Popular music stars for years have made big hits out of songs that yearn for sexual freedom and losing our inhibitions. It’s actually quite amusing. They sing about how much society represses them and keeps them from expressing their true selves. This is usually part of a provocative video or an outrageous stage performance (sometimes live) where they do things to make network censors (do those exist anymore?) wince. Nevertheless, the fans love it and buy more and more of whatever they’re selling.
It’s amazing. They complain lyrically about how they want sexual freedom, but hardly anyone actually complains about what they’re doing. We have become so used to it that no one is really surprised any more at what they say and do.
It’s an interesting fact that the History Channel loves to fixate on ancient aliens and Nazi conspiracies. In the same way, the music industry loves to sing about people who don’t approve of sexual freedom.
It all goes back to the fact that “being judgmental” is consider one of today’s biggest sins. It’s universally condemned like the Nazis.
It is a sin that virtually everyone agrees on. It is the sin of judmentalism.
“Judging” someone is a sin you simply cannot do in today’s libertine culture. Everyone wants to be free to follow their views and passions. You don’t like how I dress? Big deal. Get over it. You don’t like how I express myself in music and art? You must be a fascist, trying to burn books!
Many non-Christians bring this up in discussions with us Christians. The minute we start to say certain behavior is wrong, someone will tell us that we shouldn’t judge. It is used frequently to try to silence us and put us down.
There is one bad thing and one good thing about this. First, the bad thing.
Many of us Christians have been beat down by our secular society. We have been beaten down to the point that we often believe what non-Christians say about Christianity. If someone says we are being judgmental, then we begin turning inward, thinking that this must be true. How could I have been so blind? How could I have been so insensitive? If I “judge” that something is a sin, then the people who do those things will not like me. I’ll lose my opportunity to witness to them. I could be ostracized and considered to be a narrow-minded Christian. I might even be considered a Bible thumper. Oh, the humanity!
Non-believers have used the ploy of pointing their fingers at us for thousands of years to try to get us to shut up. They accuse us of being unloving and not being compassionate. And the bad thing is that many of us believe their words. We can’t stand the possibility of being considered “judgmental”, which would make us “bad people”, so we cower. For many of us Christians, this is the end of the discussion. We go away and lick our wounds, hoping we will one day get the opportunity to talk to our non-Christian friends about Jesus again.
Instead, we should use the opportunity to discuss with them what the Bible really says. This is the good thing.
Virtually everyone will tell you that “you shouldn’t judge anyone”. However, most people have absolutely no clue why they believe this to be true. It begs the question of why it is wrong to judge. Who says it’s wrong to judge? Why is it wrong to judge? This is where the discussion becomes interesting.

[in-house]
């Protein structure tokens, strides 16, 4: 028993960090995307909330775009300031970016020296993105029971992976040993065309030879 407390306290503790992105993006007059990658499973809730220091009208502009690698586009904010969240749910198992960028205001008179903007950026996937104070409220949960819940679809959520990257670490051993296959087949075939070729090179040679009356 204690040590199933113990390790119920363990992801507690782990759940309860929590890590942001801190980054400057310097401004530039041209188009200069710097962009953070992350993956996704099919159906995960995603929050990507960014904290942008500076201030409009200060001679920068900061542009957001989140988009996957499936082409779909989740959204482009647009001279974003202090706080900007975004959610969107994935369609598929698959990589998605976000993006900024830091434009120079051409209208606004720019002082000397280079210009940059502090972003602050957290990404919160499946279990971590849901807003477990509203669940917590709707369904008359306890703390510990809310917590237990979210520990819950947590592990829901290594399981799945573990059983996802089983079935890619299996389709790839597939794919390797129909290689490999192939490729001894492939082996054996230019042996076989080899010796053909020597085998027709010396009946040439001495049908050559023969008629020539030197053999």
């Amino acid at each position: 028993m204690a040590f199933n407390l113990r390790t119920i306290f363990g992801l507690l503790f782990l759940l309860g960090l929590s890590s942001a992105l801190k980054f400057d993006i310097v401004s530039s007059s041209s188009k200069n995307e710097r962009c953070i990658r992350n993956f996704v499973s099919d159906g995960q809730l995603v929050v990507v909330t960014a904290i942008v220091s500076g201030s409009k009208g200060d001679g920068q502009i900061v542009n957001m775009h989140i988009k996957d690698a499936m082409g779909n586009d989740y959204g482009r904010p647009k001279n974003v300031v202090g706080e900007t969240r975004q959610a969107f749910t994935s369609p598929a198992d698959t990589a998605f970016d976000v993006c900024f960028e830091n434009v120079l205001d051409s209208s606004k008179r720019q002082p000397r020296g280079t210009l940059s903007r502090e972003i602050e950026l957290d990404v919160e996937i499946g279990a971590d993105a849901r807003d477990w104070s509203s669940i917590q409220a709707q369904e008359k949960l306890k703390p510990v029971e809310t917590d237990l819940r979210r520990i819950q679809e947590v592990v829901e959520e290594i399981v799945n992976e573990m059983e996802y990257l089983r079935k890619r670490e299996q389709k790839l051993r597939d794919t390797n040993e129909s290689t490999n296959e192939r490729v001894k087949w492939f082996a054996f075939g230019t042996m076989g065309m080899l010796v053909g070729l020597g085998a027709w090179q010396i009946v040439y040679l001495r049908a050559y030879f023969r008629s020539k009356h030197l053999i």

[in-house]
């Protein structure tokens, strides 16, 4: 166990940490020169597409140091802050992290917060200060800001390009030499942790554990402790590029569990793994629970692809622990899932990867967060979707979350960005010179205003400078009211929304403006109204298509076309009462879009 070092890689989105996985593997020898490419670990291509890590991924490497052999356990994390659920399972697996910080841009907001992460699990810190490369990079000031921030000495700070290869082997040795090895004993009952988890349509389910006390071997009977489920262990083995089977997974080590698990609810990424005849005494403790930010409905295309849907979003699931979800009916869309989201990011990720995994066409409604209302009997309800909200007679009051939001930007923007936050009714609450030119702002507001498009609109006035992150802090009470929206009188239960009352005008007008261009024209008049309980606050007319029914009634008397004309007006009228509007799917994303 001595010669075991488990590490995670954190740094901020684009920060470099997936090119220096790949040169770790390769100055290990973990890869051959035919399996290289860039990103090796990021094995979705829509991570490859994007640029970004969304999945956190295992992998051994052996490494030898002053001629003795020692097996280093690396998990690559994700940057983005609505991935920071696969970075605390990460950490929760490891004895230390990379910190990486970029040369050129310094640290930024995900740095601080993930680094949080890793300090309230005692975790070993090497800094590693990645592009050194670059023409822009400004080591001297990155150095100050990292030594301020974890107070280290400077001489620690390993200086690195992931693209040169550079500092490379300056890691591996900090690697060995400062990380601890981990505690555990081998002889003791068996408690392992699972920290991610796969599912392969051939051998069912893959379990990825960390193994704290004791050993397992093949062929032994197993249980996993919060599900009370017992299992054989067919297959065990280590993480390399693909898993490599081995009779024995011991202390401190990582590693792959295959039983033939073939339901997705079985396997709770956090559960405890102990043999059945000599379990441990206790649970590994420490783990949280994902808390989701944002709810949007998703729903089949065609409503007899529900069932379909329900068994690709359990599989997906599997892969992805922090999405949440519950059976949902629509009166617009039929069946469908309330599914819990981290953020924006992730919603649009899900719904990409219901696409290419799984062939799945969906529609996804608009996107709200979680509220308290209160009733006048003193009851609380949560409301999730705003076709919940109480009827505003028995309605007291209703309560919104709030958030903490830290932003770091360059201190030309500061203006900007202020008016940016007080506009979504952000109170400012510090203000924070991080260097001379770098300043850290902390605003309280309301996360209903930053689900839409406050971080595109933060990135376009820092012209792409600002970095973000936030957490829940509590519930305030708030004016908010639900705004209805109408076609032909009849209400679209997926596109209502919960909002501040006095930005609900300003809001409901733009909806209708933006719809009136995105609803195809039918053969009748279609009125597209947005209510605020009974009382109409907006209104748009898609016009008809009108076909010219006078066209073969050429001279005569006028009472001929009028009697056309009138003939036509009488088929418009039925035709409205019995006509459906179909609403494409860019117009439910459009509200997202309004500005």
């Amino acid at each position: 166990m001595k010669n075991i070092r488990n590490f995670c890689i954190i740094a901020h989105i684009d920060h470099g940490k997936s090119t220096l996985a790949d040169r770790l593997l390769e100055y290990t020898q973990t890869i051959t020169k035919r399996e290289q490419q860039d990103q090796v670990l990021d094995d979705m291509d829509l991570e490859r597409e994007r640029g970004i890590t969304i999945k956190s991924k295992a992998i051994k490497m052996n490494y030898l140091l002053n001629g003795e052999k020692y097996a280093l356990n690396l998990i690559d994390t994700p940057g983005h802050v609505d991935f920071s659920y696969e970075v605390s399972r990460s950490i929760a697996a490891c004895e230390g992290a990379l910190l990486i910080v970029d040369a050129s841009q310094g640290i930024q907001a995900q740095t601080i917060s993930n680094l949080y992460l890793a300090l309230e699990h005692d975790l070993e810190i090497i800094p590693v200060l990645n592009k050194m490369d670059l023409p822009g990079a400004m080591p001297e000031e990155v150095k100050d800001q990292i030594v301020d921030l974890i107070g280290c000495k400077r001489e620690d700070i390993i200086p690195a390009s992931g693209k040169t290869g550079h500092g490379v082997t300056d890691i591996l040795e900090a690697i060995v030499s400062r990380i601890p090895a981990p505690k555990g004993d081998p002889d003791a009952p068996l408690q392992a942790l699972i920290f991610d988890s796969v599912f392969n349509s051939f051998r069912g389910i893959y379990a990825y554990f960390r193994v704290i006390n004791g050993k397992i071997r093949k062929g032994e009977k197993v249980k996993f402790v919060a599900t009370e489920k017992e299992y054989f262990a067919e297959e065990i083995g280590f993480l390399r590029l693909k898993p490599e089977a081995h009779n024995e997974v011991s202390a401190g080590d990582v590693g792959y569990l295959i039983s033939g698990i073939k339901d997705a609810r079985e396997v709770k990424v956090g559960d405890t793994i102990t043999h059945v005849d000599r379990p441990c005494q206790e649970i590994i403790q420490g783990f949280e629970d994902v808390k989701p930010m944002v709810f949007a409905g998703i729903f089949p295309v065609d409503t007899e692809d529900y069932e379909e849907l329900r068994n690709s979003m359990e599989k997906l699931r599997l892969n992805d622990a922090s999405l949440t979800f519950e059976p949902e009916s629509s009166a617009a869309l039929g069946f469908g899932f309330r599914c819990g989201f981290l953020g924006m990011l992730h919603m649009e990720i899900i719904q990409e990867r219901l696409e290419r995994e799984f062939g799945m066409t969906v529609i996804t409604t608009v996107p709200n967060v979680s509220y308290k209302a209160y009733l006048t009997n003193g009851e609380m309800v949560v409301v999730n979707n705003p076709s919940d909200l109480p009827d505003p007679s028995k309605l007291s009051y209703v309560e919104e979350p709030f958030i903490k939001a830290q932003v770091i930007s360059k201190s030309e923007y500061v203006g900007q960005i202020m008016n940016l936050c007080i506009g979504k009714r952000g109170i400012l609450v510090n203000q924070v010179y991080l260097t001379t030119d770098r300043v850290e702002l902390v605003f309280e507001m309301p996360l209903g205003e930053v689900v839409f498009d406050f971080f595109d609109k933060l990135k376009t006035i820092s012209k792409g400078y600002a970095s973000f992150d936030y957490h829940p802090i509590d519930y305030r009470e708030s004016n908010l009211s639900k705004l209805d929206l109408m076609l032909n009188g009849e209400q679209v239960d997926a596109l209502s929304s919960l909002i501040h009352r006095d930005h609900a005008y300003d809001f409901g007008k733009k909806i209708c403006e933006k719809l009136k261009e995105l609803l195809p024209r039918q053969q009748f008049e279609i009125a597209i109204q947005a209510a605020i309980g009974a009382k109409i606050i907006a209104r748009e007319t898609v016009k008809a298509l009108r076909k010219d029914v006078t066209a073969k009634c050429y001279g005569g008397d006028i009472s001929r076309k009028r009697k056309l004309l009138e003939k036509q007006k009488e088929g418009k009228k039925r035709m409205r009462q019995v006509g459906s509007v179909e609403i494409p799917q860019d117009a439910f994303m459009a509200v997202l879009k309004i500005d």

Some people will point you to the Bible. Some of these will even try to paraphrase verses that talk about not judging. (“Don’t try to pull the plank out of someone else’s eye when you have one in your own eye”, or “The Bible says you shouldn’t judge.”) This is a actually good thing.
Why? Because it raises the question about why they would turn to the Bible for guidance. The next time a non-Christian friend brings this up, you should ask them why they agree with this part of Bible but not with the rest of the Bible.
While they are spitting out their tofu French fries trying to answer, you should say that you agree with them. You agree with what the Bible says about not judging others.
But then you should let the other shoe drop. Ask them if you can show them what the Bible says on this topic.
Turn to Matthew 5 and read verses 1-7 with them. Show them that the Bible does say that you should not judge someone else’s actions as sin … until you have dealt with the sin in your own life. The Bible doesn’t actually say you cannot judge what others do. It only says that you should deal with your own sin first before helping others with their sin. That’s perfectly reasonable and fair.
“Judging” is not about determining whether someone will go to hell or not. It’s about distinguishing between whether something is right and wrong. Everyone has to determine whether things are right and wrong. Heck, even people who don’t like judgmentalism believe there is right (not being judgmental) and wrong (being judgmental).
Christians can and should speak out about what is right and wrong. Jesus did this. Paul did this. The early Christians did this. They had to take a stand against things that were wrong and ultimately harmful to others. If we don’t speak out against things that are evil, we aren’t showing love to our neighbors.
This changes the whole conversation. It is no longer about you being judgmental. It is about what is right and what is wrong and why doing what is right is actually loving and good. And then you can ask them what they think is right and wrong… and why.
So, the next time someone tries to label you as “hateful” for having Christian values, you can try to lead them into this conversation. Hopefully, it will lead them deeper into their understanding of Christianity.